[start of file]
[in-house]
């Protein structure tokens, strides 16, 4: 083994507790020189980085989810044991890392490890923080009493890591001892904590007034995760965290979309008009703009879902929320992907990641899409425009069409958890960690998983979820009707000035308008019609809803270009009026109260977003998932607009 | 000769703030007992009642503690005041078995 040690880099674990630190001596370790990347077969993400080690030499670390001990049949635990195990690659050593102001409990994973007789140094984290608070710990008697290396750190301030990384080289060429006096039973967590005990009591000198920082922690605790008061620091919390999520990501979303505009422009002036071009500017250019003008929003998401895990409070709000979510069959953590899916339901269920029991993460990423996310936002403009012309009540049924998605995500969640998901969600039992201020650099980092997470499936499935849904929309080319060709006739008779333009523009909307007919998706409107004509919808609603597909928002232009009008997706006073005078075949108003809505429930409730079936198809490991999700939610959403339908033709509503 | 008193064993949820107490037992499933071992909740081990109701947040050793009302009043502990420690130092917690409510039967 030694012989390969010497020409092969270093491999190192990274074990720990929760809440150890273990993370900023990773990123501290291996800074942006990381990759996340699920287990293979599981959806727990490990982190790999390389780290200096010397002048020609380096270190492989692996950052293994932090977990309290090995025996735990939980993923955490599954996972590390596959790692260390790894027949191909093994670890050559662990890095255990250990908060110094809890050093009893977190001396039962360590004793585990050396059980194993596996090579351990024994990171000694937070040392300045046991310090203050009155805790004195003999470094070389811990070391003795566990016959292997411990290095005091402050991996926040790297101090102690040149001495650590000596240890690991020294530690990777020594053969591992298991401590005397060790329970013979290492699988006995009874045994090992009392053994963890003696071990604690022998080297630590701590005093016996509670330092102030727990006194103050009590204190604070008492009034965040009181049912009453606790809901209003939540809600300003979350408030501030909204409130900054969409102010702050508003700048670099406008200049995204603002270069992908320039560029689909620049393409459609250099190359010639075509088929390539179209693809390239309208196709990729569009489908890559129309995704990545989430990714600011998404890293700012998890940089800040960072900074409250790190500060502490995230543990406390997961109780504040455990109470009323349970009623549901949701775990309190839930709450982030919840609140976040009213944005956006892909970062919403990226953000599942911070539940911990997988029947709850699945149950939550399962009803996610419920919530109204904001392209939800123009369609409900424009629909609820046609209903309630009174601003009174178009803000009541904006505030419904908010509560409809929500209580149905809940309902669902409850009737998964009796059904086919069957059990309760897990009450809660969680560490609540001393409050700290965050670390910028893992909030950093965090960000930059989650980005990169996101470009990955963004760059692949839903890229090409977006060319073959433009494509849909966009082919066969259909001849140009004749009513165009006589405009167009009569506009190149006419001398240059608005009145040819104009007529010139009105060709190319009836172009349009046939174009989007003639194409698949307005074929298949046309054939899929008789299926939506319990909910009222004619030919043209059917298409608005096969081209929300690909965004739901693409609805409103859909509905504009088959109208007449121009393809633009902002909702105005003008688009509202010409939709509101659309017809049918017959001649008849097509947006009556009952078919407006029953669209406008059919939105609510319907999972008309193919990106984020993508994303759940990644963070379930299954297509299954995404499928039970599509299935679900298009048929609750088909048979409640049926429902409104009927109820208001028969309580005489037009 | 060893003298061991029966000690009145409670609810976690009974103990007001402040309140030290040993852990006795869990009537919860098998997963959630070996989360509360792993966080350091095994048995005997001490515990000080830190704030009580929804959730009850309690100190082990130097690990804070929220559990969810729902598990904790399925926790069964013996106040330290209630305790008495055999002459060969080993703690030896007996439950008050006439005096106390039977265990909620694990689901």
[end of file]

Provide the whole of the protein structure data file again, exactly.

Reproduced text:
[in-house]
């Protein structure tokens, strides 16, 4: 083994507790020189980085989810044991890392490890923080009493890591001892904590007034995760965290979309008009703009879902929320992907990641899409425009069409958890960690998983979820009707000035308008019609809803270009009026109260977003998932607009 | 000769703030007992009642503690005041078995 040690880099674990630190001596370790990347077969993400080690030499670390001990049949635990195990690659050593102001409990994973007789140094984290608070710990008697290396750190301030990384080289060429006096039973967590005990009591000198920082922690605790008061620091919390999520990501979303505009422009002036071009500017250019003008929003998401895990409070709000979510069959953590899916339901269920029991993460990423996310936002403009012309009540049924998605995500969640998901969600039992201020650099980092997470499936499935849904929309080319060709006739008779333009523009909307007919998706409107004509919808609603597909928002232009009008997706006073005078075949108003809505429930409730079936198809490991999700939610959403339908033709509503 | 008193064993949820107490037992499933071992909740081990109701947040050793009302009043502990420690130092917690409510039967 030694012989390969010497020409092969270093491999190192990274074990720990929760809440150890273990993370900023990773990123501290291996800074942006990381990759996340699920287990293979599981959806727990490990982190790999390389780290200096010397002048020609380096270190492989692996950052293994932090977990309290090995025996735990939980993923955490599954996972590390596959790692260390790894027949191909093994670890050559662990890095255990250990908060110094809890050093009893977190001396039962360590004793585990050396059980194993596996090579351990024994990171000694937070040392300045046991310090203050009155805790004195003999470094070389811990070391003795566990016959292997411990290095005091402050991996926040790297101090102690040149001495650590000596240890690991020294530690990777020594053969591992298991401590005397060790329970013979290492699988006995009874045994090992009392053994963890003696071990604690022998080297630590701590005093016996509670330092102030727990006194103050009590204190604070008492009034965040009181049912009453606790809901209003939540809600300003979350408030501030909204409130900054969409102010702050508003700048670099406008200049995204603002270069992908320039560029689909620049393409459609250099190359010639075509088929390539179209693809390239309208196709990729569009489908890559129309995704990545989430990714600011998404890293700012998890940089800040960072900074409250790190500060502490995230543990406390997961109780504040455990109470009323349970009623549901949701775990309190839930709450982030919840609140976040009213944005956006892909970062919403990226953000599942911070539940911990997988029947709850699945149950939550399962009803996610419920919530109204904001392209939800123009369609409900424009629909609820046609209903309630009174601003009174178009803000009541904006505030419904908010509560409809929500209580149905809940309902669902409850009737998964009796059904086919069957059990309760897990009450809660969680560490609540001393409050700290965050670390910028893992909030950093965090960000930059989650980005990169996101470009990955963004760059692949839903890229090409977006060319073959433009494509849909966009082919066969259909001849140009004749009513165009006589405009167009009569506009190149006419001398240059608005009145040819104009007529010139009105060709190319009836172009349009046939174009989007003639194409698949307005074929298949046309054939899929008789299926939506319990909910009222004619030919043209059917298409608005096969081209929300690909965004739901693409609805409103859909509905504009088959109208007449121009393809633009902002909702105005003008688009509202010409939709509101659309017809049918017959001649008849097509947006009556009952078919407006029953669209406008059919939105609510319907999972008309193919990106984020993508994303759940990644963070379930299954297509299954995404499928039970599509299935679900298009048929609750088909048979409640049926429902409104009927109820208001028969309580005489037009 | 060893003298061991029966000690009145409670609810976690009974103990007001402040309140030290040993852990006795869990009537919860098998997963959630070996989360509360792993966080350091095994048995005997001490515990000080830190704030009580929804959730009850309690100190082990130097690990804070929220559990969810729902598990904790399925926790069964013996106040330290209630305790008495055999002459060969080993703690030896007996439950008050006439005096106390039977265990909620694990689901």